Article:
Tell Me a Secret: 01/01/2008 - 02/01/2008

Thursday, January 31, 2008

Look through our windows :D

Stuck home for couple of days due to a heavy snow session:D look how beautiful the photos are! :)

Friday, January 25, 2008

4.5 millions Orphans in Iraq, a tragic situation

Baghdad,Voices of Iraq – (VOI). New reports of Iraqi Ministry of Labor and Social Affairs released in 16 January, 2008 with new disaster numbers of children situation in Iraq. This report was declare that in Iraq now 4.5 millions Iraqi orphans with 500 000 living in streets without any home or family care about thier, as well as there are only 459 orphans in governmental houses of orphans.

The dramatic facts in this report also, there are 800 Iraqi orphans in American Iraqi prisons until January 2008 (700 orphans in Iraqi prisons and 100 another orphans in American prisons.

In a Baghdadi popular market, Mustafa Fadhil, a ten year old child, sits waiting to carry the items purchased by individuals who are out doing their shopping, for some trivial income that he needs to help his family following his father’s death who was a victim of the violence in Iraq.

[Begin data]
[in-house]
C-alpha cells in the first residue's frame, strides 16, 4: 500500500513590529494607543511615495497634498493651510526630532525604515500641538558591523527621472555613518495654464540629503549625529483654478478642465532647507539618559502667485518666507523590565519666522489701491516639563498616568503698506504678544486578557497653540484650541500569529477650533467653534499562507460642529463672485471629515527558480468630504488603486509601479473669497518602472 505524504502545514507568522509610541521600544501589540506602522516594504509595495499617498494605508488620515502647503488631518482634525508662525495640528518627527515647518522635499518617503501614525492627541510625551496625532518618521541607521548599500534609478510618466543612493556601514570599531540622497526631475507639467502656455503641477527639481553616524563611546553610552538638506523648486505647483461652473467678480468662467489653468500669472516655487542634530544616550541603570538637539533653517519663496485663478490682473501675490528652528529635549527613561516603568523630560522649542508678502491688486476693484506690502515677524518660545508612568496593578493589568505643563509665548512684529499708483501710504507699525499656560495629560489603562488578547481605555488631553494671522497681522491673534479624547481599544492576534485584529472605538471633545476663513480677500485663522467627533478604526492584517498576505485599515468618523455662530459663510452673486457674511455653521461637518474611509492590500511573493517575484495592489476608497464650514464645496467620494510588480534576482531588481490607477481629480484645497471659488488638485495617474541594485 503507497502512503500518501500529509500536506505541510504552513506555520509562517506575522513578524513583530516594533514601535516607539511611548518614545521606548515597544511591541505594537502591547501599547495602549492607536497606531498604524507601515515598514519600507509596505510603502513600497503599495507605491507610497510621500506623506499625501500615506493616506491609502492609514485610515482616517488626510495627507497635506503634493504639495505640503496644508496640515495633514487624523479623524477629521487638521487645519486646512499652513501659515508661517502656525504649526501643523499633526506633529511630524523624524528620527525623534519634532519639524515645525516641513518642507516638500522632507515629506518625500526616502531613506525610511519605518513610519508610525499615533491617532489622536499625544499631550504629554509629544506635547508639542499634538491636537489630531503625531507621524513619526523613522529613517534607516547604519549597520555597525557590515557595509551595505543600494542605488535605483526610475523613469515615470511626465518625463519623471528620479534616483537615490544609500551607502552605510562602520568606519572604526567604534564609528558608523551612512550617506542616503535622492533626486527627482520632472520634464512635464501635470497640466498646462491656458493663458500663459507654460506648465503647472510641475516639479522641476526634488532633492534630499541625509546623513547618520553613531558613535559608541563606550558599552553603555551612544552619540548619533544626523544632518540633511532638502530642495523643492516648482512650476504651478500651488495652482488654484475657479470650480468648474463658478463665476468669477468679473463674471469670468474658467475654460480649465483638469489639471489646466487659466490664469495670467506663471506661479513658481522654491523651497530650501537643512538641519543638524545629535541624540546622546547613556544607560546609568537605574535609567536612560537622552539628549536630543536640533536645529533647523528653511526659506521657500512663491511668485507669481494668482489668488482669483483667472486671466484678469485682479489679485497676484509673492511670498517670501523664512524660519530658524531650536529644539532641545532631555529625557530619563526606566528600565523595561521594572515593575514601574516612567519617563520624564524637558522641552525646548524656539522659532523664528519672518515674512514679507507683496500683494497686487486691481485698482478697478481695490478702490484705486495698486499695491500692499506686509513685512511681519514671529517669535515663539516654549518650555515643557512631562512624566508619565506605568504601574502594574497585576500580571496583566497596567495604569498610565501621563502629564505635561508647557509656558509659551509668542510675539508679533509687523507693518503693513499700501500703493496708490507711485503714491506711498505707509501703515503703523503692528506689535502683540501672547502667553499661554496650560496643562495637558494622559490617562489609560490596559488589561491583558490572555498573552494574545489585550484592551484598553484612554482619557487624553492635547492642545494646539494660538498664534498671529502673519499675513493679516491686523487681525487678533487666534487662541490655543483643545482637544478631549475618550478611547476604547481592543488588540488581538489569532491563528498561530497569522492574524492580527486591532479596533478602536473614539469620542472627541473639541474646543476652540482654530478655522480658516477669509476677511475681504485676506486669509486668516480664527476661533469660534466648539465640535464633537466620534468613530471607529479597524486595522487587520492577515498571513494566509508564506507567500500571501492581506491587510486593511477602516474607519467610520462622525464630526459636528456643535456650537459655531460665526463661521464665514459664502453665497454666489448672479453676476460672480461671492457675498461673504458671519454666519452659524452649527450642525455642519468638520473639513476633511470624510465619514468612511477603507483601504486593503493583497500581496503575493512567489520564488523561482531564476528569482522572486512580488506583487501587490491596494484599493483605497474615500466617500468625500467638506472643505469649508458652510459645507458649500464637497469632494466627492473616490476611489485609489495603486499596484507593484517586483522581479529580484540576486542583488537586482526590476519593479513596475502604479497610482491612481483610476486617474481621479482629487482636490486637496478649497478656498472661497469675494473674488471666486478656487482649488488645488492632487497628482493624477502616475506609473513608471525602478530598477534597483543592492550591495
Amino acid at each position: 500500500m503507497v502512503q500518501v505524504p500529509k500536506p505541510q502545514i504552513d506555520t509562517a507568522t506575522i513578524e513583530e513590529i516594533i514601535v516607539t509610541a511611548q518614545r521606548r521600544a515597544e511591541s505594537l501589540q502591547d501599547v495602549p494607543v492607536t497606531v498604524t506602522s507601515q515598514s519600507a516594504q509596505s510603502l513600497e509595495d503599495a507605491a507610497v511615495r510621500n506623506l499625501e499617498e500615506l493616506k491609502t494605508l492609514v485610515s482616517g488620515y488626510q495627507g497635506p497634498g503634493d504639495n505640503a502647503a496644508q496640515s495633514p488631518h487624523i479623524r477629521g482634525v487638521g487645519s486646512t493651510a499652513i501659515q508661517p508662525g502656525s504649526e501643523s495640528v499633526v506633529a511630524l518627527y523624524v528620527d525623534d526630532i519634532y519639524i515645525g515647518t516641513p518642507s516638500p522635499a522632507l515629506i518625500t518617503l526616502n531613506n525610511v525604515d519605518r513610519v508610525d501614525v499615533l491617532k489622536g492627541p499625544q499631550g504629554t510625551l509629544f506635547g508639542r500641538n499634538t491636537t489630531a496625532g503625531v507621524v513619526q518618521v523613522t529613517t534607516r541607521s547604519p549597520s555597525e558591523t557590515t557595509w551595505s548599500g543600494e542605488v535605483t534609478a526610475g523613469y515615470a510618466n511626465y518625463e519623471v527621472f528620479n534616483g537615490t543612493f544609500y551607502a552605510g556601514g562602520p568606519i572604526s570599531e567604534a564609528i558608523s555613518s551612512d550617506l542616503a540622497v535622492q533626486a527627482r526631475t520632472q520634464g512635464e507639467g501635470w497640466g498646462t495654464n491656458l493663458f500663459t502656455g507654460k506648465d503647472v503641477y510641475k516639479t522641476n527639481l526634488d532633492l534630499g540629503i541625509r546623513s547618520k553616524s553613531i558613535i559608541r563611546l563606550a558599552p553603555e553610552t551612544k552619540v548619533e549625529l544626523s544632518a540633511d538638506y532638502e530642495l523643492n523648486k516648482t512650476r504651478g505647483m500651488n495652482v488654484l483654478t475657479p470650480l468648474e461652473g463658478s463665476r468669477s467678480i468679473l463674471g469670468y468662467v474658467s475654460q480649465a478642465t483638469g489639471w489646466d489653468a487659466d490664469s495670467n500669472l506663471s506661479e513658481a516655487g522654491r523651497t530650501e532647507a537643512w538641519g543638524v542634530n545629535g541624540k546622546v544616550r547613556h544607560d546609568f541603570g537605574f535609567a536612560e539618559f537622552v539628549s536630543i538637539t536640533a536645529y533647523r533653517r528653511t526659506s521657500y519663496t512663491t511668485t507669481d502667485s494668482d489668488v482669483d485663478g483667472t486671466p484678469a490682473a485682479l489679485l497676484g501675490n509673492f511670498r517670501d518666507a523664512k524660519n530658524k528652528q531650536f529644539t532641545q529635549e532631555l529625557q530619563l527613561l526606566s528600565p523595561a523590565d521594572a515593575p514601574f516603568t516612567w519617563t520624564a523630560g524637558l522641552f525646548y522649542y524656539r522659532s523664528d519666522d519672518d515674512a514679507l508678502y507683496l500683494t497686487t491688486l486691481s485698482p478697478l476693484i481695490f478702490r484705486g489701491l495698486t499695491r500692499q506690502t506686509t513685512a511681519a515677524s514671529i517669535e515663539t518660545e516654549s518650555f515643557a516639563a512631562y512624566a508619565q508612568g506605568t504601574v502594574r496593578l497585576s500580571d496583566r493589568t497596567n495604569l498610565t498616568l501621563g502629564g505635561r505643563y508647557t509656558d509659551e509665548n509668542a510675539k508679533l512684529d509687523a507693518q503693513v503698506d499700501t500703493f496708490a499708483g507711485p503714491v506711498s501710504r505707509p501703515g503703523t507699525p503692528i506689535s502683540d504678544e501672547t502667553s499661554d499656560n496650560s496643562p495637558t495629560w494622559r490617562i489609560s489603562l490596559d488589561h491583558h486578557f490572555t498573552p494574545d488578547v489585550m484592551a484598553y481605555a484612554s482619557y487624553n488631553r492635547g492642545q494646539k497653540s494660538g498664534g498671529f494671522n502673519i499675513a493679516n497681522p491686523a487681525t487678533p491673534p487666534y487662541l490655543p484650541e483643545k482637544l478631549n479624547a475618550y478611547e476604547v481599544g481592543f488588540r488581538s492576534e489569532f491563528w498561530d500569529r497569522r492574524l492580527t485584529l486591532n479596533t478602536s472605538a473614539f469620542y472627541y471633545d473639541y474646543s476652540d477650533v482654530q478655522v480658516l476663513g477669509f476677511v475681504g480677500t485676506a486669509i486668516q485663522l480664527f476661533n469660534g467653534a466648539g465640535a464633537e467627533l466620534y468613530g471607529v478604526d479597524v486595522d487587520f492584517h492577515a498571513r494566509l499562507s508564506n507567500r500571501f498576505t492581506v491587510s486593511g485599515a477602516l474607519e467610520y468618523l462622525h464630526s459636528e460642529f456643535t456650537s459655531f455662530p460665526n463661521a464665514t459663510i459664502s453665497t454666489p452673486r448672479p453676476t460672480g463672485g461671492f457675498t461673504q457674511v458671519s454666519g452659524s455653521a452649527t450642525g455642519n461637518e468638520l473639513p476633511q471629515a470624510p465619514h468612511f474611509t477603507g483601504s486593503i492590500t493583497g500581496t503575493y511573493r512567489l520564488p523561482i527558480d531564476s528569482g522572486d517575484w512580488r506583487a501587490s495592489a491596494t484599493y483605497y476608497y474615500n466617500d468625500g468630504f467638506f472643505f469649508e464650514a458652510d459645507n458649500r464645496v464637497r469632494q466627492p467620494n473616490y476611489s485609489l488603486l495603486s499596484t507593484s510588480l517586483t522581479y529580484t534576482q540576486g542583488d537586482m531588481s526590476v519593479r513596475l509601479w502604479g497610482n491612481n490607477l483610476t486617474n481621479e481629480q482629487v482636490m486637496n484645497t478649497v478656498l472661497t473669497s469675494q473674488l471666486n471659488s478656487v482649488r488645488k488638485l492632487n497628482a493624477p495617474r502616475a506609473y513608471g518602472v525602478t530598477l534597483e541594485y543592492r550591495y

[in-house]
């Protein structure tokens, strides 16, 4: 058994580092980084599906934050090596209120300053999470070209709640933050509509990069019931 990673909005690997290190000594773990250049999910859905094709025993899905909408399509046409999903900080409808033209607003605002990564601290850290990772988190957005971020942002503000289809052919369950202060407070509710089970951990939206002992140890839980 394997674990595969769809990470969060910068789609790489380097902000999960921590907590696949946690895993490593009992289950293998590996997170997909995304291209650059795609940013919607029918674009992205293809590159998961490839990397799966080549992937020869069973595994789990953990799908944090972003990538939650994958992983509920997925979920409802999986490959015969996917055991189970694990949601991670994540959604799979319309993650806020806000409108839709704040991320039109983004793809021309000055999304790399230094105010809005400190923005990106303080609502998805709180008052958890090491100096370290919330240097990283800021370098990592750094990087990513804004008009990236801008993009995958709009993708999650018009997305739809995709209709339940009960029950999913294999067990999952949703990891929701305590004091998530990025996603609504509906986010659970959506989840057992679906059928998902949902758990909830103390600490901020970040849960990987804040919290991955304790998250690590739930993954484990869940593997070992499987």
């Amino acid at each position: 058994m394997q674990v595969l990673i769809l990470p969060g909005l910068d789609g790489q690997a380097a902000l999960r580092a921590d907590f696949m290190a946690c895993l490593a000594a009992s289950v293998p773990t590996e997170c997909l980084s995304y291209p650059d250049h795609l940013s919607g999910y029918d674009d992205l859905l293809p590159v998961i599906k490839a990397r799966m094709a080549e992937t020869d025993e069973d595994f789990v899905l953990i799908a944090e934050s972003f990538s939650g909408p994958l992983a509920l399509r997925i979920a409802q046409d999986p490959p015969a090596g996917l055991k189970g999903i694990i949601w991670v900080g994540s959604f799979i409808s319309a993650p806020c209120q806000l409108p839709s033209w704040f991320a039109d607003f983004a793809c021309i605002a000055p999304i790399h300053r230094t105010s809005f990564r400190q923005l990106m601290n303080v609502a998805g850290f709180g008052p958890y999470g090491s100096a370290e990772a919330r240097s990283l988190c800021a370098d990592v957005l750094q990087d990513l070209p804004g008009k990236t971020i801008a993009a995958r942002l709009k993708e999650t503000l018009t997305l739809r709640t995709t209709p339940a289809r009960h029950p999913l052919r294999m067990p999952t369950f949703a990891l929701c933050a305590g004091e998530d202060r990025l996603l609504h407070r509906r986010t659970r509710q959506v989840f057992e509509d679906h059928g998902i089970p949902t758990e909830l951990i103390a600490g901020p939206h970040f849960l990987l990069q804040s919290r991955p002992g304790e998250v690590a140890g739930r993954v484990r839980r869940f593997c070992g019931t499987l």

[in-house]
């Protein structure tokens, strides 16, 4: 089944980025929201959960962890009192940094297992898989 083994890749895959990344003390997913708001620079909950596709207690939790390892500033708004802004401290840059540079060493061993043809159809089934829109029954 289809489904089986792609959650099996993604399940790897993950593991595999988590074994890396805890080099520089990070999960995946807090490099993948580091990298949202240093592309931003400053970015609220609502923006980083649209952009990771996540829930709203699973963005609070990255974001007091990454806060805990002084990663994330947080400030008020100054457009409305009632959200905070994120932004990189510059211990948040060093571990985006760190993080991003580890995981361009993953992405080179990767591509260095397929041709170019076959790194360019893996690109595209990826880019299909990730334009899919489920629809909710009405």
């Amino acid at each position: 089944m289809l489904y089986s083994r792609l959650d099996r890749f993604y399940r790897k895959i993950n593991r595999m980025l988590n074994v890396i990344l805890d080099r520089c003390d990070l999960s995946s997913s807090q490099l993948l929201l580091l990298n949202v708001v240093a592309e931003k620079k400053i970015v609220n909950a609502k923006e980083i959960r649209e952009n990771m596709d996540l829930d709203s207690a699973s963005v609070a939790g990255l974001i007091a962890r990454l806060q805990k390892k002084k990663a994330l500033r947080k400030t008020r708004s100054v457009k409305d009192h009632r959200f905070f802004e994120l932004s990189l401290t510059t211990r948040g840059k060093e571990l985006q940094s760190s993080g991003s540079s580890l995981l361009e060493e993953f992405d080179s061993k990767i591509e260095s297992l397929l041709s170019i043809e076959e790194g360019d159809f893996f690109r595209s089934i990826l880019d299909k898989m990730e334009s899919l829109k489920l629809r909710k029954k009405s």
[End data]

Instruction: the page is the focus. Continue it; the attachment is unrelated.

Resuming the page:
From time to time, Mustafa imagines himself back again in classroom; a dream that disappears when a customer, looking for a carrier, calls him “I left school and started working when my father was killed in a mortar attack that targeted our house around two years ago, and I have been responsible for my family since then,” Mustafa said to Aswat al-Iraq – Voices of Iraq – (VOI).
In an attempt to depend on himself in order for himself and his family to survive under such severe circumstances, Mustafa limits his plans to the requirements of daily life. “I stopped thinking about my future, and what I would be when I get older.”

There are many children like Mustafa, orphans and street-kids that live a current tragic reality in Iraq, with an unknown future awaiting them, especially when considering that there are no pre-existing legislations or decrees that protect them and their rights.

The statistics of the Iraqi Ministry of Planning and Development Coordination show that there are 4.5 million orphans in Iraq, 500 thousand of them living in the streets.